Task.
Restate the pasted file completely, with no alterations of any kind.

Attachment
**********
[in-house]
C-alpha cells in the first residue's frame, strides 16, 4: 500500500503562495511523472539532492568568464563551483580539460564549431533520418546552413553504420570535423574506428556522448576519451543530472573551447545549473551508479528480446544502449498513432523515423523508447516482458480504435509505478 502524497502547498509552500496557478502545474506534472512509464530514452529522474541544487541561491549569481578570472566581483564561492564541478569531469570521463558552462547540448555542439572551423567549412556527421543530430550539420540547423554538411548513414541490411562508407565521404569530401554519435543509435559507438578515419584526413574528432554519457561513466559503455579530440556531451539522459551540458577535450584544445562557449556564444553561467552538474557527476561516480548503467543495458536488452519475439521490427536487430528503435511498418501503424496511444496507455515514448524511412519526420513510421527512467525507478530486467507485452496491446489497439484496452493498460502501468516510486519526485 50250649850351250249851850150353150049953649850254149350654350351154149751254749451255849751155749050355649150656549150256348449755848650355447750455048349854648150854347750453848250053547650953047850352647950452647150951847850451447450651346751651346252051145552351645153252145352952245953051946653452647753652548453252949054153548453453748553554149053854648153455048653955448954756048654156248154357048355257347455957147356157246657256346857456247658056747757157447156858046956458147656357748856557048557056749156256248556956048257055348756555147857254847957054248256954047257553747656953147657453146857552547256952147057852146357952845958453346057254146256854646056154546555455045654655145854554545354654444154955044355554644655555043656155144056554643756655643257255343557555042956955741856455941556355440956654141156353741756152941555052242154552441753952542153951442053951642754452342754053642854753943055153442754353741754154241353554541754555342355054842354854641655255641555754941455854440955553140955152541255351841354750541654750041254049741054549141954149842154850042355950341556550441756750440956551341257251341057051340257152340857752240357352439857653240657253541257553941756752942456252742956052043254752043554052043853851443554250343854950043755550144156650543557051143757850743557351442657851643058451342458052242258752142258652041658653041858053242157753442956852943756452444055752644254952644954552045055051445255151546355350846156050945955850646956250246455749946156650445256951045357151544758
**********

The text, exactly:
[in-house]
C-alpha cells in the first residue's frame, strides 16, 4: 500500500503562495511523472539532492568568464563551483580539460564549431533520418546552413553504420570535423574506428556522448576519451543530472573551447545549473551508479528480446544502449498513432523515423523508447516482458480504435509505478 502524497502547498509552500496557478502545474506534472512509464530514452529522474541544487541561491549569481578570472566581483564561492564541478569531469570521463558552462547540448555542439572551423567549412556527421543530430550539420540547423554538411548513414541490411562508407565521404569530401554519435543509435559507438578515419584526413574528432554519457561513466559503455579530440556531451539522459551540458577535450584544445562557449556564444553561467552538474557527476561516480548503467543495458536488452519475439521490427536487430528503435511498418501503424496511444496507455515514448524511412519526420513510421527512467525507478530486467507485452496491446489497439484496452493498460502501468516510486519526485 50250649850351250249851850150353150049953649850254149350654350351154149751254749451255849751155749050355649150656549150256348449755848650355447750455048349854648150854347750453848250053547650953047850352647950452647150951847850451447450651346751651346252051145552351645153252145352952245953051946653452647753652548453252949054153548453453748553554149053854648153455048653955448954756048654156248154357048355257347455957147356157246657256346857456247658056747757157447156858046956458147656357748856557048557056749156256248556956048257055348756555147857254847957054248256954047257553747656953147657453146857552547256952147057852146357952845958453346057254146256854646056154546555455045654655145854554545354654444154955044355554644655555043656155144056554643756655643257255343557555042956955741856455941556355440956654141156353741756152941555052242154552441753952542153951442053951642754452342754053642854753943055153442754353741754154241353554541754555342355054842354854641655255641555754941455854440955553140955152541255351841354750541654750041254049741054549141954149842154850042355950341556550441756750440956551341257251341057051340257152340857752240357352439857653240657253541257553941756752942456252742956052043254752043554052043853851443554250343854950043755550144156650543557051143757850743557351442657851643058451342458052242258752142258652041658653041858053242157753442956852943756452444055752644254952644954552045055051445255151546355350846156050945955850646956250246455749946156650445256951045357151544758